March 14, 2018
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William Ernest Henley (1849-1903)
This poem is obviously about rising above the pain and problems common and uncommon in life. Kipling is encouraging himself and others to see everything as Ecclesiastes states, it all has happened before and will happen again and none of us are better than those in the past or those that will come in the future, so our best can only be shown by being the best we can be, to not let life get us down. Ecclesiates 1:9 “What has been will be again, what has been done will be done again; there is nothing new under the sun” (NIV). http://www.biblegateway.com
Ellen Degeneres, “It’s our challenges and obstacles that give us layers of depth and make us interesting. Are they fun when they happen? No. but they are what makes us unique. And that’s what I know for sure…I think.” She encourages us all to dance instead of losing it.
Mahatma Gandhi, “You must be the change you wish to see in the world.”
He’s sort of saying, it’s all about the choices we make and even so, when life gets at us, we can still choose to be the master of our fate, the captain of our soul. Of course, this is all seriously easier said than done.
This poem was incredible, it is short and to the point. It is direct in what it is saying while still including several allusions. The line that spoke to me the most was a line that accepts the fact that we do not know for sure what religion, if any are true.[I thank whatever gods may be] He not only acknowledges the existence of a god, but also the possible existence of many gods. Also notable from that quote is the lower case use of the word “god” showing it as a category more than a name of a particular divine being. All while still paying respect to the gods, by thanking them for the creation of his soul.
This seemed to me to be about death being inevitable and that the speaker of the poem is not scared to die or even face the awfulness of the world. As much as you run from the problems of the world, to “the shade”, “the menace of the years”, also known as death, will find you. However, the speaker of the poem seems a little uninterested in avoiding death. Rather the speaker is trying to say, as said in the next stanza, that “I am the master of my fate”, or that they aren’t giving into the scariness of the world and the harshness of life because it is up to them to live the life they want.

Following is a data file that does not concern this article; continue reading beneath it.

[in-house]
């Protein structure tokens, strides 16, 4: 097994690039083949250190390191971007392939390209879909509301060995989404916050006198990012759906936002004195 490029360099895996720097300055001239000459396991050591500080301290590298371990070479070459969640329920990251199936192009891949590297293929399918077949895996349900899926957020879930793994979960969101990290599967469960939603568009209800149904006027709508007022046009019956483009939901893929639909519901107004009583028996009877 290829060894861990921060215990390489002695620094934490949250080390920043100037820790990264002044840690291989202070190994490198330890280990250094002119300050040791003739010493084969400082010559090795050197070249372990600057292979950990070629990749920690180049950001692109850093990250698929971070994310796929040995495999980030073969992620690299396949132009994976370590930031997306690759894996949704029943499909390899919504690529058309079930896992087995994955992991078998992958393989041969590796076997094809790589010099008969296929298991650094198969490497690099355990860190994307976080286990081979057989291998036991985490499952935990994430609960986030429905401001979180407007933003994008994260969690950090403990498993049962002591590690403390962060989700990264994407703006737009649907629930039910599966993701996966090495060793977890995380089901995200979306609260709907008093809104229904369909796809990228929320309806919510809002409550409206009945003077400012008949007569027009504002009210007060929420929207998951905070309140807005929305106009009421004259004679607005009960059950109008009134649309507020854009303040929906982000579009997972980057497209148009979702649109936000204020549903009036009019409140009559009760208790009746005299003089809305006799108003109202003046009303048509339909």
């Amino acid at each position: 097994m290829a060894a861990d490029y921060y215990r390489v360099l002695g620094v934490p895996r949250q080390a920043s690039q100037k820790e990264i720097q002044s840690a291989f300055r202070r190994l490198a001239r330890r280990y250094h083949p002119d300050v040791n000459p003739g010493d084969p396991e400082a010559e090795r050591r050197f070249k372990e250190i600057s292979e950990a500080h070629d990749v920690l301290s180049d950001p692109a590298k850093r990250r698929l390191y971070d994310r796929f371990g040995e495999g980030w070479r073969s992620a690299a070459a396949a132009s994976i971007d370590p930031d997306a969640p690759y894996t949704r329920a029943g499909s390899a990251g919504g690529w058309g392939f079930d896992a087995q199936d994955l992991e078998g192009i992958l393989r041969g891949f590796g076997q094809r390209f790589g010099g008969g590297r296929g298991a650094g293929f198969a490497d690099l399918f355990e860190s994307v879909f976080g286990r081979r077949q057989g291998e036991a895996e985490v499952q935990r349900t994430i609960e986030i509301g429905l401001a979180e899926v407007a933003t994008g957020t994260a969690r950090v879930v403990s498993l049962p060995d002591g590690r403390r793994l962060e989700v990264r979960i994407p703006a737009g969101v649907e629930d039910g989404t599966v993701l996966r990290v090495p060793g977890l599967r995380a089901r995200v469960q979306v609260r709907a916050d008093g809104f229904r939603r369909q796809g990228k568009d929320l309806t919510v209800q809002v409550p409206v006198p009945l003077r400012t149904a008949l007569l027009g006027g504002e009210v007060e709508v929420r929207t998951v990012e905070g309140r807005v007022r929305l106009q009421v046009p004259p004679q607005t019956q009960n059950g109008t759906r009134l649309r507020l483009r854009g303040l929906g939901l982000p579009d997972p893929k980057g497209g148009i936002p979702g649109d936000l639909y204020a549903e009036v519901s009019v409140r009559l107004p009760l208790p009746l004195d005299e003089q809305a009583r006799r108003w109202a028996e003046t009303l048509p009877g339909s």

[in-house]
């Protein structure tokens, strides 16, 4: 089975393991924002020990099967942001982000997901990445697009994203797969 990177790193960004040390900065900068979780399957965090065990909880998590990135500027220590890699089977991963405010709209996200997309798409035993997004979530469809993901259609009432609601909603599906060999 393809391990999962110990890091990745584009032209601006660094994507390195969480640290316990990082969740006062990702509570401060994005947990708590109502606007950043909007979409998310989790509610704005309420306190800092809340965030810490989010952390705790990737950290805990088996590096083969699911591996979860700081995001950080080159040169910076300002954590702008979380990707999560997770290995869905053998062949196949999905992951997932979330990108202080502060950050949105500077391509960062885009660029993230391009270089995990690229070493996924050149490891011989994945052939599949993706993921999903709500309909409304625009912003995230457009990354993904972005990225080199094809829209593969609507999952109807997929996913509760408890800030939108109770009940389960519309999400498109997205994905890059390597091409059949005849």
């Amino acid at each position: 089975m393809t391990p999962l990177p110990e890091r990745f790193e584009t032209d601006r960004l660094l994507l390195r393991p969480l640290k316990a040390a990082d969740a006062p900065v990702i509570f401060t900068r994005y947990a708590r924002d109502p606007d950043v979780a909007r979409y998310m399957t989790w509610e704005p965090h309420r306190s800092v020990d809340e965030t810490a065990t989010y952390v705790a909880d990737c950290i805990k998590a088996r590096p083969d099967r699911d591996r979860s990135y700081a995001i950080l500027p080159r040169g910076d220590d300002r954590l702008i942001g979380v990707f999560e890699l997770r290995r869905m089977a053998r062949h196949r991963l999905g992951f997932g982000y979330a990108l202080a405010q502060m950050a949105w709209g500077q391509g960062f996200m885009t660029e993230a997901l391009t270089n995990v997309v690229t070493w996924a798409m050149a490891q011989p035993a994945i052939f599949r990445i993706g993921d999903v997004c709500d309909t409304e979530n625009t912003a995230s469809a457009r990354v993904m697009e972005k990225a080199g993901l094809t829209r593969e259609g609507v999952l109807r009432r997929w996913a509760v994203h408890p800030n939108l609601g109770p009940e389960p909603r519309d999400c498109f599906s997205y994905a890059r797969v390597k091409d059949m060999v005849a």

This stanza resonated with me because of the resilience displayed by the speaker. The phrases “fell clutch” (5) and “Under the bludgeonings” (7) create an undeniable feeling of being trapped or oppressed by negative experiences that have been thrown at the speaker. Despite all the pain that has been delivered by their circumstances, he continues on with his heady “bloody, but unbowed” (8), meaning that his soul cannot be dominated no matter the type of trauma that life has thrown his way.
This is a strong Victorian idea that made this poem infinitely famous. Life will rain struggles down upon all of us and the writers at this time encourage strength to get through these struggles. This poem embodies that idea in the title alone.
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March 19, 2018 at 5:10 pm
See in context
March 14, 2018 at 9:34 pm
March 14, 2018 at 8:52 pm
March 14, 2018 at 8:03 pm
March 14, 2018 at 7:58 pm
April 27, 2018 at 2:08 pm
This poem emphasizes the cyclical qualities of life. This stanza acknowledges the transition from the innocence of youth into a complicated older society. It demonstrates how happiness and youth are fleeting. In the previous stanza we are told about a carefree old man. He demonstrates how in our old age we might return to the same wonderous joy of youth. Although the elderly might posess this same happy disposition, the still carry wisdom and pain with the memories of a complicated life. Many reminisce about the simplicity of being a young girl or boy where everything is exciting and new. It takes a realist perspective where, “The sun does descend,/And our sports have an end.” This poem demonstrates how neither happiness nor sorrow are permanent afflictions. The cycle continues with no true end in sight.
April 27, 2018 at 1:58 pm